We found your favorite 30 lovey-dovey locales.

“It’s kind of sweet to be kissed in the middle of Times Square. One of my dates pulled me in and said, ‘I bet this has never happened to you before.’ And he was right. You wouldn’t think it’s a romantic spot but it was a great moment.”—Justine Peterman, 28, New Jersey

“[I like] a place called the Narrows because there’s nothing but beautiful couples there. And there are cocktails, and it’s dark and Art Deco inside. It’s in the middle of Bushwick.”—Matthew Webber, 38; Clinton Hill, Brooklyn

“The A train on a nice day. Seriously, go past the airport to Broad Channel. The track is really thin so you’re just surrounded by water in a subway car. It’s kind of dreamlike.”—Julian Fader, 23; Williamsburg, Brooklyn

“The Cloisters. It has this medieval, romantic vein to it. You can see the whole city, all these metal skyscrapers and apartment buildings, while surrounded by nature and medieval currents.”—Jonathan DePierro, 24, Staten Island

“Definitely would be Gennaro on Amsterdam. It’s the kind of intimate Italian restaurant that you could visit every week, but [you should] also go to for Valentine’s Day. It really is a credit to simple, fresh cooking and it’s got an understated, rustic sort of elegance.”—Mitchell Trinka, 30, Upper East Side

“The Housing Works Cafe on Crosby Street, only because it’s such a good cause and there are so many books there. What’s more romantic than that?” —Dena Lewittes, 24; Cobble Hill, Brooklyn

“The Empire State Building Observation Deck at night. It’s a departure from the norm. You can see the whole city lit up and it’s just gorgeous.”—Andrea Kebalo, 25; Astoria, Queens

“Shalel Lounge (65 W 70th St between Columbus Ave and Central Park West; 212-873-2300) on the Upper West Side has this underground, brothel atmosphere. You can get lost in it. The place is small and intimate, and its Arabic feel and the music are very sexy. If you’d like, you can sit in a private enclave where no one sees or bothers you except the bartender. I’ve been there quite a few times and I’ve probably overstayed my welcome.”—Monica Rozenfeld, 25; Park Slope, Brooklyn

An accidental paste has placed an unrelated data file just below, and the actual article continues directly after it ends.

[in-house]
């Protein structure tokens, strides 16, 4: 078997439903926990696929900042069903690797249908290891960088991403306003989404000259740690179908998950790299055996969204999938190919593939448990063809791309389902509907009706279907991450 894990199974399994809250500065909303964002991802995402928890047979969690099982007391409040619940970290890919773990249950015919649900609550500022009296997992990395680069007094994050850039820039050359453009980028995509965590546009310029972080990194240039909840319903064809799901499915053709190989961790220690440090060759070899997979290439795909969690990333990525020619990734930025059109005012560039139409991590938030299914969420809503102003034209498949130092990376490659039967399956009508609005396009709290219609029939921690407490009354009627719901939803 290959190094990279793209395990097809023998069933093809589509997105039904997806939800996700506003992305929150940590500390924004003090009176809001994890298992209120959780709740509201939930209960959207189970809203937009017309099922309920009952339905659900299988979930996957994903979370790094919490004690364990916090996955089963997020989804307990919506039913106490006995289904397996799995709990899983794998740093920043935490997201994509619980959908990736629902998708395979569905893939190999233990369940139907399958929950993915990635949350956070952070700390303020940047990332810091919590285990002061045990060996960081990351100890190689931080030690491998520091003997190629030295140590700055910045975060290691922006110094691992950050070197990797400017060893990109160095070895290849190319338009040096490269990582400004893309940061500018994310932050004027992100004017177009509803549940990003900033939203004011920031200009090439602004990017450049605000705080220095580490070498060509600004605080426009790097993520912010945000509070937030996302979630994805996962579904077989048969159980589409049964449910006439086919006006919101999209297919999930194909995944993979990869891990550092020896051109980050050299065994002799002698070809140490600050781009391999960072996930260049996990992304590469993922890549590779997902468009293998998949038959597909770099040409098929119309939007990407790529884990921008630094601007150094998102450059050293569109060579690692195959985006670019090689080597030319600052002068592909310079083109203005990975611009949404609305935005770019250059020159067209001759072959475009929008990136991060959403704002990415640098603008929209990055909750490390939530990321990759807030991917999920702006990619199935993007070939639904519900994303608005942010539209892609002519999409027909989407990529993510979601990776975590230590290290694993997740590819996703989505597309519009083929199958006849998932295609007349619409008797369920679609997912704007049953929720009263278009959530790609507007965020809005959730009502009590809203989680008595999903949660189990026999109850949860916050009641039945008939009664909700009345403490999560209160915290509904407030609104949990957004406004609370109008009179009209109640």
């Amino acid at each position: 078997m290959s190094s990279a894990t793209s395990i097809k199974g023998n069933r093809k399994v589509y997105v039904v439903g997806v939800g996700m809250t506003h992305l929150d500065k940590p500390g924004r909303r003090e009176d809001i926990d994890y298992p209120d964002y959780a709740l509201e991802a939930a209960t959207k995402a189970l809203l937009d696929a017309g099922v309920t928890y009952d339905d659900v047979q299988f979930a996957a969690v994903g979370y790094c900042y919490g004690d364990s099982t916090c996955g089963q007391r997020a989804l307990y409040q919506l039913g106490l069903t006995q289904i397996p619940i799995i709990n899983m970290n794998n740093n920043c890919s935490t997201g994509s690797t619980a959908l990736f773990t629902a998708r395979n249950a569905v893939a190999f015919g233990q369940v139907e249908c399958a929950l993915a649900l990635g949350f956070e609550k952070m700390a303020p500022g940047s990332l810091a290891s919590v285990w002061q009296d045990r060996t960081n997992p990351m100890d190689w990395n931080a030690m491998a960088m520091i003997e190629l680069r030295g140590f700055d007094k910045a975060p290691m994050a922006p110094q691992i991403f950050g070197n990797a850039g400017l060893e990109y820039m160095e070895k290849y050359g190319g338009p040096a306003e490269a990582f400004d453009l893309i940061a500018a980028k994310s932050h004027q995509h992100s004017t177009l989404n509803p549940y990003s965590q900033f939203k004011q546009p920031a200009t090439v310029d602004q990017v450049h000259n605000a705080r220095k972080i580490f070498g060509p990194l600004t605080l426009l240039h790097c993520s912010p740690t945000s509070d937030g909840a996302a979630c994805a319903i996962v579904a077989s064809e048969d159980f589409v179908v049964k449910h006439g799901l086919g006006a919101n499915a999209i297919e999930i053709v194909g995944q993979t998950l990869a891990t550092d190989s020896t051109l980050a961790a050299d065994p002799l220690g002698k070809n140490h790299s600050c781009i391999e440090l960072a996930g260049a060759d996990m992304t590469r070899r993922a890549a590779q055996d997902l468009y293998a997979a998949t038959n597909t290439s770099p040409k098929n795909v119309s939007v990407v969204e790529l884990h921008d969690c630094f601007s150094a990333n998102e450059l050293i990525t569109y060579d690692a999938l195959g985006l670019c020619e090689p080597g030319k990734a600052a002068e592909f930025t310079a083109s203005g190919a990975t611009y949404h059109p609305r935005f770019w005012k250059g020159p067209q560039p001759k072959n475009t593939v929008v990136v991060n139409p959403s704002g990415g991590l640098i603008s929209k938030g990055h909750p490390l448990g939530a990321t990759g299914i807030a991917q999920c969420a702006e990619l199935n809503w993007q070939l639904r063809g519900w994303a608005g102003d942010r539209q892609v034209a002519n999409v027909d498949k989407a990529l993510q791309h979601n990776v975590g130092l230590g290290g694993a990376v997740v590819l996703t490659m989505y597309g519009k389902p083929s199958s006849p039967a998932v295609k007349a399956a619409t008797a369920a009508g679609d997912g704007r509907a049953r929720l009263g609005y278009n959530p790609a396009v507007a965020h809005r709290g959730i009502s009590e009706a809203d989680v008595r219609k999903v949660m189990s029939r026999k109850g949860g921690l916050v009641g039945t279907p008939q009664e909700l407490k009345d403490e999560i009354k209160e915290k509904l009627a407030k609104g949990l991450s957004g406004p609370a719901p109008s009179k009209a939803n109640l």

“Flushing Meadows–Corona Park. It’s airy, it’s got history, and things could get kind of risqué since there are no other people around.”—Larry Handy, 58; Flushing, Queens

“I like Little Branch in the West Village, because the whole place is like stepping into a Hemingway novel. The cocktails are delicious, old-fashioned and hand-muddled. And even though the place is usually packed with a line outside, the lighting is romantic. Pushing in close to speak over cocktails in what feels like another place, in another time, is romantic too.”—Hannah Miet, 23; Sunnyside, Queens

“The Paris Theatre, definitely. They only play French films and French films are sexy.”—Kelly Lamb, 24; Prospect–Lefferts Gardens, Brooklyn

“Rockefeller Center, as much as it pains me to say that, because that’s where I first hung out with my current boyfriend. We just watched the ice-skaters and talked and that’s when I realized I liked him.” —Nadia Chaudhury, 25; Queens Village, Queens

“The Staten Island Ferry, going from Staten Island to Manhattan. Years ago, when I first moved to New York City, I lived in Staten Island, and my husband and I would always take the ferry together.”—Fulvia Barbadoro, 45, Harlem

“Something about the Oyster Bar at Grand Central always did me in. On off nights especially, the vaulted ceilings make the bar area feel so empty that it seems almost undiscovered, even though it clearly isn’t. Plus raw oysters are terribly romantic, obviously. And if you don’t commute through Grand Central, it’s also sort of like peering into a different side of New York City.”—Abby Everdell, 26; Williamsburg, Brooklyn

“Prospect Park in the summer. I just think that the ambience is nicer than at Central Park. I think there are a lot of really interesting places for couples to explore. They also have great performances at the Bandshell throughout the summer. It’s nice to just get a blanket and lay out.”—Jermaine Taylor, 30; Bushwick, Brooklyn